• Initiative 56

    - Explore common quality and equity metrics impacting older adults and people with disabilities across Medicare, Medi-Cal, CalPERS, Covered California, and the Data Dashboard for Aging. (Lead Agency: CalHHS)green dot image
  • Initiative 57

    - Assess community living and LTSS needs of LGBTQ+ older adults specific to race, ethnicity, disability, and geographic location. (Lead Agency: CalHHS)green dot image

Strategy B: Bridging the Digital Divide

In August 2020, Governor Gavin Newson signed Executive Order N-73-20 to deploy affordable and reliable broadband throughout the state. Closing the digital divide by increasing access to the internet and digital devices will improve the ability of older adults and people with disabilities to connect to family and friends, health care providers, and to access additional support during the COVID-19 pandemic and beyond.

  • Initiative 58

    - Expand broadband infrastructure, including both middle and last mile, and leverage new federal funds to facilitate digital literacy training for underserved communities, including older adults, people with disabilities, and tribal communities, as part of the state’s Broadband for All strategic plan. (Lead Agency: CPUC, GovOps)green dot image
  • Initiative 59

    - Evaluate the impact of the $50 million Access to Technology initiative to measure the extent to which older adults and people with disabilities gain meaningful access to digital devices, service plans, and digital literacy/technology training. (Lead Agency: CalHHS)green dot image

Strategy C: Opportunities to Work

Scaling flexible work and education models, including virtual options, and preventing age discrimination in the workplace, can increase the inclusion of older adults and people with disabilities and harness all of California’s talent, professionalism, knowledge, and expertise

  • Initiative 60

    - Provide tools, training, and technical assistance to state employers to actively promote recruiting, interviewing, hiring, and training older adults and people with disabilities who want to remain in or enter the workforce. Build off innovative models such as the CalHHS Hiring Playbook, Including People with Disabilities Drives Innovation, and the State of California’s Limited Examination and Appointment Program (LEAP). (Lead Agencies: CalHR, CalHHS)green dot image
  • Initiative 61

    - Explore strategies to recruit retired or close-to-retirement health care professionals to work as faculty in clinical training programs. (Lead Agencies: LWDA, BCSH, CalHHS)green dot image
  • Initiative 62

    - Focus on job opportunities for older adults and people with disabilities and identify opportunities to leverage the federally-funded Senior Community Service Employment Program and other models, in collaboration with the Area Agencies on Aging (AAAs). (Lead Agencies: CalHHS, LWDA)green dot image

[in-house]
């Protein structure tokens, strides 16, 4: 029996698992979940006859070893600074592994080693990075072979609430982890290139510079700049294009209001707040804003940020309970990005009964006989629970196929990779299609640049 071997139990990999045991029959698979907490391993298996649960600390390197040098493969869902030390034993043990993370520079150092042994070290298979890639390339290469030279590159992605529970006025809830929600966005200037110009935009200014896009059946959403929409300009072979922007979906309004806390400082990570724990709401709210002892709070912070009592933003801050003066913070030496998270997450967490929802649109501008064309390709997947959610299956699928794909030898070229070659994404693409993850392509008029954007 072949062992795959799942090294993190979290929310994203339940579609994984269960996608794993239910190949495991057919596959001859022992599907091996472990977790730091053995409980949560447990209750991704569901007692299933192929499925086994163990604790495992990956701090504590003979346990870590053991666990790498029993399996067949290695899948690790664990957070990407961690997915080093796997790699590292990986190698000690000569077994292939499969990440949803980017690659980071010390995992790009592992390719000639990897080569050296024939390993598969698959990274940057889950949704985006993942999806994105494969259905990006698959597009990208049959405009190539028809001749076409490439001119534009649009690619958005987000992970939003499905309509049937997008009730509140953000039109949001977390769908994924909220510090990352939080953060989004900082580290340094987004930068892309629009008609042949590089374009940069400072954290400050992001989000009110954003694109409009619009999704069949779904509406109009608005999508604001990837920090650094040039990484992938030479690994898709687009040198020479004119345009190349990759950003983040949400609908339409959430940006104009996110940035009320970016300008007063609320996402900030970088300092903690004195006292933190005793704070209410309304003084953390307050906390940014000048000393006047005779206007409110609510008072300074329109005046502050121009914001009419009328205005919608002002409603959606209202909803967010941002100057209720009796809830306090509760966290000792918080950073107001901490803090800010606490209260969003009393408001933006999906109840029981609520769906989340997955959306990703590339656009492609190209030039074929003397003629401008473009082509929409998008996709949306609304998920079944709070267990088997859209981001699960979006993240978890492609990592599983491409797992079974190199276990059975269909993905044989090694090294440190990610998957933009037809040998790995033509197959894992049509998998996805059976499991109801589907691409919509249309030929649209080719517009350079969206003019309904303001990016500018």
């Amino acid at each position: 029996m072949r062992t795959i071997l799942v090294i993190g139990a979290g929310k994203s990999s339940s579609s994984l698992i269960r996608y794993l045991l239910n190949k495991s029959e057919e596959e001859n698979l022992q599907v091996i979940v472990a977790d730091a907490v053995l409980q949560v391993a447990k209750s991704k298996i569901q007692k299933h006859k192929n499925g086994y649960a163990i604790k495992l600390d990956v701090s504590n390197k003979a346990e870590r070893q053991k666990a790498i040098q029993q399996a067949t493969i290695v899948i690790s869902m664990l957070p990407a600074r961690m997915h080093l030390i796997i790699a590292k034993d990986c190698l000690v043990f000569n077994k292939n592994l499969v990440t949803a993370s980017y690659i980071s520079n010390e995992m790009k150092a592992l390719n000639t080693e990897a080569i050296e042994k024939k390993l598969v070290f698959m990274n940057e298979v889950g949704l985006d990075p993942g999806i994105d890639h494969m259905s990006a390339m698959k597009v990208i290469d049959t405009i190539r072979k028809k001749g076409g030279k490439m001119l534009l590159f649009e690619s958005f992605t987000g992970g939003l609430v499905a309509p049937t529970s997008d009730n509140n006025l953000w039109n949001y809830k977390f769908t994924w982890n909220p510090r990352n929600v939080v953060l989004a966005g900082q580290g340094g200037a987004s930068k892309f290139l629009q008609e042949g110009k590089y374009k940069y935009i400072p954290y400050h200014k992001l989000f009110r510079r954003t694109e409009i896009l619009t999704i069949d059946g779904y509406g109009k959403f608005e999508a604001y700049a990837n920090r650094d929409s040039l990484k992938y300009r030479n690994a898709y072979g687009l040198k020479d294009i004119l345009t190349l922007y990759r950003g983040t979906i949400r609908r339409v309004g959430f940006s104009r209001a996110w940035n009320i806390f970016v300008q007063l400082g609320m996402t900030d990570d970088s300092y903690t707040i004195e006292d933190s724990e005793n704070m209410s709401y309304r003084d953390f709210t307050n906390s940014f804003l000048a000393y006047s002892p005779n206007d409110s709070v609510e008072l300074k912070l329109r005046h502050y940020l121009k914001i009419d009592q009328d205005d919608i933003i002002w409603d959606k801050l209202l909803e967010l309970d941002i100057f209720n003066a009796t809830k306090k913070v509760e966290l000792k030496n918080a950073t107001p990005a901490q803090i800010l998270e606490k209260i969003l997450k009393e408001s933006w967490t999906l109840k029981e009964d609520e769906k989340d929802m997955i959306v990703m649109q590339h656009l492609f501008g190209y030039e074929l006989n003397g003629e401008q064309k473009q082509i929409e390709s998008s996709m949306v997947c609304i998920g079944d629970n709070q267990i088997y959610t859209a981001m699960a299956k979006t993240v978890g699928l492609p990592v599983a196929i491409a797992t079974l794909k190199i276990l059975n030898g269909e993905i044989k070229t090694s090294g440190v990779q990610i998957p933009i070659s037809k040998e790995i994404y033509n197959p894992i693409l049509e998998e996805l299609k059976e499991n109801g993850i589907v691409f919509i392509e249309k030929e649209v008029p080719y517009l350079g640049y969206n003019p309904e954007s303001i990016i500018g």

• Initiative 63

    - Explore opportunities to support California’s aging farmworker population by funding Farmworker Resource Centers that support access to social services and housing, with services available in multiple languages. green dot image

Strategy D: Opportunities to Volunteer and Engage Across Generations

Volunteer programs for community priorities can intentionally and effectively recruit, support, and connect adults of all ages through volunteer centers, schools, community sites, libraries, and more. Older Californians have much to contribute to our society and to younger generations of Californians, therefore, developing opportunities for multi-generational exchanges is critical.

  • Initiative 64

    - Promote opportunities for volunteerism and engagement by creating the California Experience Corps. (Lead Agency: CalVols)green dot image
  • Initiative 65

    - Align the statewide efforts of California Volunteers with established volunteer opportunities and cross-promote to older adults and people with disabilities in partnership with the California Guard, California State Parks, Governor’s Office of Emergency Services, and the state’s network of 33 Area Agencies on Aging (AAAs). (Lead Agency: CalVols)green dot image

Strategy E: Protection from Abuse, Neglect & Exploitation

Through new statewide coordinated efforts focused on prevention and equity, California can strengthen prevention and responses to elder abuse, neglect, exploitation, and fraud with person-centered, data-driven, and culturally competent approaches.

  • Initiative 66

    - Develop resources, in partnership with the California Elder & Disability Justice Coordinating Council, to build capacity among California’s legal services providers that serve older adults and people with disabilities to prioritize equity and the rights of older adults and people with disabilities. (Lead Agency: CalHHS, OAG)green dot image
  • Initiative 67

    - Provide resources to all 58 county Adult Protective Services (APS) programs to facilitate financial institutions reporting potential financial abuse to county APS offices across the state. (Lead Agency: CalHHS)green dot image
  • Initiative 68

    - Train APS social workers on how to assess an individual’s decision-making abilities. (Lead Agency: CalHHS)green dot image
  • Initiative 69

    - Explore dedicated funding opportunities for probate guardianship with caseload standards based on acuity levels. This effort may align with AB 1663 (Chapter 894, Statutes of 2022) (Maienschein), which reforms California’s probate conservatorship system to enable people with disabilities and older adults to pursue supported decision-making as a less restrictive alternative to conservatorship. (Lead Agency: CalHHS)green dot image